December 17, 2017 - St. Thomas, Ontario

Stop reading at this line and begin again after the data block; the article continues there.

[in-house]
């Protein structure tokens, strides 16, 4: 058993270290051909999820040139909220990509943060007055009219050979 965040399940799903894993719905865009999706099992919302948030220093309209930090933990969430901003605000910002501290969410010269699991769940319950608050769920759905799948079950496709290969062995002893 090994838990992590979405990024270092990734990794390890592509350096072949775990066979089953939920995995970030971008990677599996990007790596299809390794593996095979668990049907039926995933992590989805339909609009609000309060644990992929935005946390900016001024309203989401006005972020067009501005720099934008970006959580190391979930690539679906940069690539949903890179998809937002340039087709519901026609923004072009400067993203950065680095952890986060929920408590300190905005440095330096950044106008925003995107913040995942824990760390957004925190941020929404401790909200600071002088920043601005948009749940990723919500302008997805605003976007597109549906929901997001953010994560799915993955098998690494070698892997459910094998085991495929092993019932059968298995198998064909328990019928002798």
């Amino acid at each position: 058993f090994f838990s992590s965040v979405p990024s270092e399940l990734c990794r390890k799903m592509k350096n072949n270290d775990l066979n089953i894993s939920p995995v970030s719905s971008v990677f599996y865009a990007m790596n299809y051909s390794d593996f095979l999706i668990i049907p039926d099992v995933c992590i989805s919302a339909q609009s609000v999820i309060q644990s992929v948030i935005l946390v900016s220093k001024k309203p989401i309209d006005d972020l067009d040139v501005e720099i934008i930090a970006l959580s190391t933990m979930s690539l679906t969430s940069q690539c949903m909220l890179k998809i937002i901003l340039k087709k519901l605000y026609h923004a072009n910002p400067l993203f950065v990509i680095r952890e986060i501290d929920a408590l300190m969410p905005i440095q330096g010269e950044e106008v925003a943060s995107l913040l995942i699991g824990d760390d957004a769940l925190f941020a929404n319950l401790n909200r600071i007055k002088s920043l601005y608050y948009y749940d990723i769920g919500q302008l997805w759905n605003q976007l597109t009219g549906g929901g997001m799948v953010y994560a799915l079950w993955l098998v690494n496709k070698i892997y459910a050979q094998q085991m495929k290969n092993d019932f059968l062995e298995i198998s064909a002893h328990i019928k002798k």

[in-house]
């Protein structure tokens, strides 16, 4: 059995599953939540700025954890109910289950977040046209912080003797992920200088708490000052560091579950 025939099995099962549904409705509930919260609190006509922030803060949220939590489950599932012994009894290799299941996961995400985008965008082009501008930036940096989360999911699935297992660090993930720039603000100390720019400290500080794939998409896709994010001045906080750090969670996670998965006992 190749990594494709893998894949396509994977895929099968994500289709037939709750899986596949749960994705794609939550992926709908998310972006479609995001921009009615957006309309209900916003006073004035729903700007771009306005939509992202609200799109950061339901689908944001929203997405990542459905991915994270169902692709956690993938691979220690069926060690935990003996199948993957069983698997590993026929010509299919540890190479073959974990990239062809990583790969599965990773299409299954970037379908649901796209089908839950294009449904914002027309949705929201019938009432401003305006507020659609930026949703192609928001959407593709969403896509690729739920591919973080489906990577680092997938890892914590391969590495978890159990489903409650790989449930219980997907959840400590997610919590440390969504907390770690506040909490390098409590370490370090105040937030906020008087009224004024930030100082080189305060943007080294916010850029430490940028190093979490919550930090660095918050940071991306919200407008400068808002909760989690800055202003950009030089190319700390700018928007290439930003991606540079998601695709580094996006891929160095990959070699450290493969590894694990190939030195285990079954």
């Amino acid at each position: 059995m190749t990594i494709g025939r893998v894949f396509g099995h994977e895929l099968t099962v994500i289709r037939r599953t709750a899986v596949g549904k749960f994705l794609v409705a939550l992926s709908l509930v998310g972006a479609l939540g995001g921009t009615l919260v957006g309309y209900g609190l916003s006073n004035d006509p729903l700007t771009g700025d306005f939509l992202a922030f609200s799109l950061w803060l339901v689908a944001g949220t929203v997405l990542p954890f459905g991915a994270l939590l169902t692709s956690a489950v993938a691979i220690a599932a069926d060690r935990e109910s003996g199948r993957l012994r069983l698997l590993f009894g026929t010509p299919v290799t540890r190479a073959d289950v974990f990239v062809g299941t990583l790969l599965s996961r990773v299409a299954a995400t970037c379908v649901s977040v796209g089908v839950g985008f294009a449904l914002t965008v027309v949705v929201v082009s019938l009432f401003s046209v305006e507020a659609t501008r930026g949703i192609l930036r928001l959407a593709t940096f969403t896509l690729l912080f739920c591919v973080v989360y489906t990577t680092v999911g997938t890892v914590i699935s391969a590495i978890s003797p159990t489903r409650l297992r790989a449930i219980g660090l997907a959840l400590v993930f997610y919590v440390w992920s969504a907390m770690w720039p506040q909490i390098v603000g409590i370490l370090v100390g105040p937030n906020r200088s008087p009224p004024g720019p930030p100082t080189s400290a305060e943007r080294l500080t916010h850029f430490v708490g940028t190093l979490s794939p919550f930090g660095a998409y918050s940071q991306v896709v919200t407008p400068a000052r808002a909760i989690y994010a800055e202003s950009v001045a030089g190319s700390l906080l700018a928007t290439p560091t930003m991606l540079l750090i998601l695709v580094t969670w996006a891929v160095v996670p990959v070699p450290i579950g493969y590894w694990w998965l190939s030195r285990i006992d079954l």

St. Thomas is a blue collar town located about 20 minutes south of London, Ontario. St. Thomas and Elgin County have a rich hockey tradition, and the center of the area's hockey attention was the St. Thomas-Elgin Memorial Centre for many decades. Having opened in 1954, this venue features art deco styling, and is still serving the community, although a newer venue has become the main arena in town. NHL veteran and future Hall of Famer Joe Thornton grew up here in St. Thomas, and is revered by the locals. The other arena in town is set to be renamed the Joe Thornton Community Centre, but it is here on this ice that Jumbo Joe learned to ply his hockey trade. The arena was home of pro hockey in the 1990's as the Colonial Hockey League's St. Thomas Wildcats drew quite well here, and had quite a lot on on-ice success. The Memorial Centre also was home of the St. Thomas Stars Junior B team for decades as well. Currently the arena is used for community purposes, but hosts about 5 Port Stanley Sailors games per season as well as a couple of Stars games, so fans can still have the chance to watch junior hockey at this iconic and historic arena. The large gray building has concrete walls, and a slightly arched roof. At one time the main entrance had a more elaborate facade. Although the building looks rather plain, the raised letter signage has an art deco look, and the building looks straight out of the 1950's. The gray walls and roof make the place look rather drab, especially on a cloudy December day. This Sunday afternoon game drew a decent number of Port Stanley fans from the town along Lake Erie that the Sailors normally call home. In many towns across Canada once the old barn is replaced with a newer venue the older one is no longer used for competitive hockey. Thankfully, folks in St. Thomas can still get a taste old time hockey with these occasional junior level games at the St. Thomas-Elgin Memorial Centre.